Pick a period of time that you’d like to travel back to and imagine it. Don’t overthink this exercise and remember to have fun.
What period of time have you chosen? What attracted you to it?
What are you wearing? Is it something colourful and whacky that you’d never wear in your life now? Is it very serious and sombre?
What are you doing in your time travel? What is it about this particular task/job/role that you find interesting?
Now illustrate it in your art journal. Use magazine clippings or print out something from a search on the internet.
Use your time travel as an idea for your artist date this week. For example, if you chose to be someone from the Tudor period, visit a building from the Tudor period, or go to the library and spend time flicking through some books about it.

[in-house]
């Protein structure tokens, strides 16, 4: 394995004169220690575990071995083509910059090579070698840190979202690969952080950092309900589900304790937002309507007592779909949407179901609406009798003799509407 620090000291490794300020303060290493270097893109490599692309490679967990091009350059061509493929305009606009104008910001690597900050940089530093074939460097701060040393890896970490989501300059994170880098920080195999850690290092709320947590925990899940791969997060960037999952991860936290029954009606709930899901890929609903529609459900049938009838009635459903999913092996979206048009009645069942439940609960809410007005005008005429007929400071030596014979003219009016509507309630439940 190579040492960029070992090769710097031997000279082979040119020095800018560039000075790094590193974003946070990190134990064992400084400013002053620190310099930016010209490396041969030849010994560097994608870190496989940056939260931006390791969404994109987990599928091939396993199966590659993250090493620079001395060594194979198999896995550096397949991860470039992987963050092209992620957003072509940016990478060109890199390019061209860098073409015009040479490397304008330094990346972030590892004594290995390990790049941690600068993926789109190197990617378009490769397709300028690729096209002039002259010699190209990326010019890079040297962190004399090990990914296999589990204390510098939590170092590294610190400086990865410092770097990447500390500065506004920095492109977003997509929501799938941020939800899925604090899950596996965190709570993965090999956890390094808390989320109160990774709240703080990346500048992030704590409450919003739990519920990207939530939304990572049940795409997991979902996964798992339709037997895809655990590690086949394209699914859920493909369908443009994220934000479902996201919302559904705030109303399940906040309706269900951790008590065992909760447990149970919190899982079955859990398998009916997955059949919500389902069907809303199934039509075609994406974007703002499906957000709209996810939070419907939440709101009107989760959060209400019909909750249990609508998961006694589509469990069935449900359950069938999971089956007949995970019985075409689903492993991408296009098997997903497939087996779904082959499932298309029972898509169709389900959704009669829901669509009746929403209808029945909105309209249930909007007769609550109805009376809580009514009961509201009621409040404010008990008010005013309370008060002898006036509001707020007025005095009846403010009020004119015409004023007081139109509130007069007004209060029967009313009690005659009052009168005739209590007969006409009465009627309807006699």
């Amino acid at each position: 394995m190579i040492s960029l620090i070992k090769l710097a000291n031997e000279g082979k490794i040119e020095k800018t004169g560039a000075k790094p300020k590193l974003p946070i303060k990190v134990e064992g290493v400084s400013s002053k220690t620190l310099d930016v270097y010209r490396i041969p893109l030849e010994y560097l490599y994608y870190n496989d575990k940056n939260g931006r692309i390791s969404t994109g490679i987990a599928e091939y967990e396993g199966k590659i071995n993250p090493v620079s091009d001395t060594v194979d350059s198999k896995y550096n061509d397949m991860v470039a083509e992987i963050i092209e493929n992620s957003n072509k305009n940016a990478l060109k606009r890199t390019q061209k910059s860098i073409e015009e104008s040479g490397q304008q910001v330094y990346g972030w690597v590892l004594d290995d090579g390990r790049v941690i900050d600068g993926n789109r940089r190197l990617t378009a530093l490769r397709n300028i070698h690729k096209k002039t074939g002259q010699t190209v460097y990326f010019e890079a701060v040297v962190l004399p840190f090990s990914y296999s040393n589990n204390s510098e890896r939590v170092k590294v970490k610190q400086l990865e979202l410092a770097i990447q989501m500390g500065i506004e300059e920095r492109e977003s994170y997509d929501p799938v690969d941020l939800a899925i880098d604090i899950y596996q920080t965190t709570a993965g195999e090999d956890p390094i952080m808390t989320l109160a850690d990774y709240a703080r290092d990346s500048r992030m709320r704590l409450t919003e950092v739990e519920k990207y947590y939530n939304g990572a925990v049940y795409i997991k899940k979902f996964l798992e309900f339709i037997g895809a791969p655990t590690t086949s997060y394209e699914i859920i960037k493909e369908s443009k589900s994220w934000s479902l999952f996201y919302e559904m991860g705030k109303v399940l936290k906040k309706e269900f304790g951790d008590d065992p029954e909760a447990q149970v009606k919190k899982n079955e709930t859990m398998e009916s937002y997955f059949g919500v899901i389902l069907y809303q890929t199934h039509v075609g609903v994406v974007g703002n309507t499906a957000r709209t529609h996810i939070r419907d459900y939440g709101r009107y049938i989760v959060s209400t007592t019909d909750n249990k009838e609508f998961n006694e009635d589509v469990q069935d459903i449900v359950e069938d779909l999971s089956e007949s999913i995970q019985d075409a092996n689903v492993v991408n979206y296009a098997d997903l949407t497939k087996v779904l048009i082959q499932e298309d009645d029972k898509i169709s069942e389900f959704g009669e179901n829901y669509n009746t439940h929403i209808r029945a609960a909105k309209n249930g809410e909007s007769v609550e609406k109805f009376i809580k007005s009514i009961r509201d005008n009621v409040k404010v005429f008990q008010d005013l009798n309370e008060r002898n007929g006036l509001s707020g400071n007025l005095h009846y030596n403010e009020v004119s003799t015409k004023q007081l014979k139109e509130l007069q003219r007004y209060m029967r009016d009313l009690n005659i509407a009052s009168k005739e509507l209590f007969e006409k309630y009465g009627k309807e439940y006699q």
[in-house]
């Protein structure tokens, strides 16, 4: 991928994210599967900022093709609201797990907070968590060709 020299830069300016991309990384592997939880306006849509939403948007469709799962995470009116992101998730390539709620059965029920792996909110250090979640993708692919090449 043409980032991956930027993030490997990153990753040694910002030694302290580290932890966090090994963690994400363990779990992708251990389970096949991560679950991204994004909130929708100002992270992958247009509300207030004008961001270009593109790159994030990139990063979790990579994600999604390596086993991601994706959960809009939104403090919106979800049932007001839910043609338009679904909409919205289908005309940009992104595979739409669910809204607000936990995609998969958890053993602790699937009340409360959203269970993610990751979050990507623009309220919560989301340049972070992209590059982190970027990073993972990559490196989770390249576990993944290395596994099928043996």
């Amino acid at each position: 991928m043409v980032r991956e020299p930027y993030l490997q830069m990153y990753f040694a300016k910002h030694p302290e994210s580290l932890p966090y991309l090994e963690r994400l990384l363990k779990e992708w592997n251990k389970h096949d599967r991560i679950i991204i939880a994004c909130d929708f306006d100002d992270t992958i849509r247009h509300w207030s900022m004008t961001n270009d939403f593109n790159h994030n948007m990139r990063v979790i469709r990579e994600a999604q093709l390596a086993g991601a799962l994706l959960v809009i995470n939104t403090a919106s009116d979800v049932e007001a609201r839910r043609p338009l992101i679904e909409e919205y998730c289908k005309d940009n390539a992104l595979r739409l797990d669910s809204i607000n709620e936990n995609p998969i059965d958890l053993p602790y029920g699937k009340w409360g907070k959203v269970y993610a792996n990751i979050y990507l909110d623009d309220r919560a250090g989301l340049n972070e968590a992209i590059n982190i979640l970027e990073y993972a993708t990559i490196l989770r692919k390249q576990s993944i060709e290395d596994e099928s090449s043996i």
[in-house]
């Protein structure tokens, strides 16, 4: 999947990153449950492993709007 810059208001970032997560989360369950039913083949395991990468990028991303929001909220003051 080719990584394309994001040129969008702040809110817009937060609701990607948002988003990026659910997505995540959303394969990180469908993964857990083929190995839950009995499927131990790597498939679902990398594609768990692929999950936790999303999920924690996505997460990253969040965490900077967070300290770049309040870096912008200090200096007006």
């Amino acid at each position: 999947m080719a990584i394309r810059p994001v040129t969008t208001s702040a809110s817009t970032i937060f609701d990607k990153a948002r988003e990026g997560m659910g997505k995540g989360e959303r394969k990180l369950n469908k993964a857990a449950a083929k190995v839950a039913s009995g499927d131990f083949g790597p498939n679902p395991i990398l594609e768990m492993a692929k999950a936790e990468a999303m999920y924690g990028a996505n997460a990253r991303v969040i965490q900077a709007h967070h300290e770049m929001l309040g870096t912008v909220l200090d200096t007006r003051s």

Use your time travel as a theme to explore in your morning pages. Has it given you any insight into any activities that you would enjoy doing? Here are some words from Julia to inspire you in your creative recovery:
Stop telling yourself, “It’s too late.”
Stop waiting until you make enough money to do something you’d really love.
Stop telling yourself “It’s just my ego” whenever you yearn for a more creative life.
Stop telling yourself that dreams don’t matter, that they are only dreams and that you should be more sensible.
Stop fearing that your family and friends would think you crazy.
Stop telling yourself that creativity is a luxury and that you should be grateful for what you’ve got.Julia Cameron, The Artist’s Way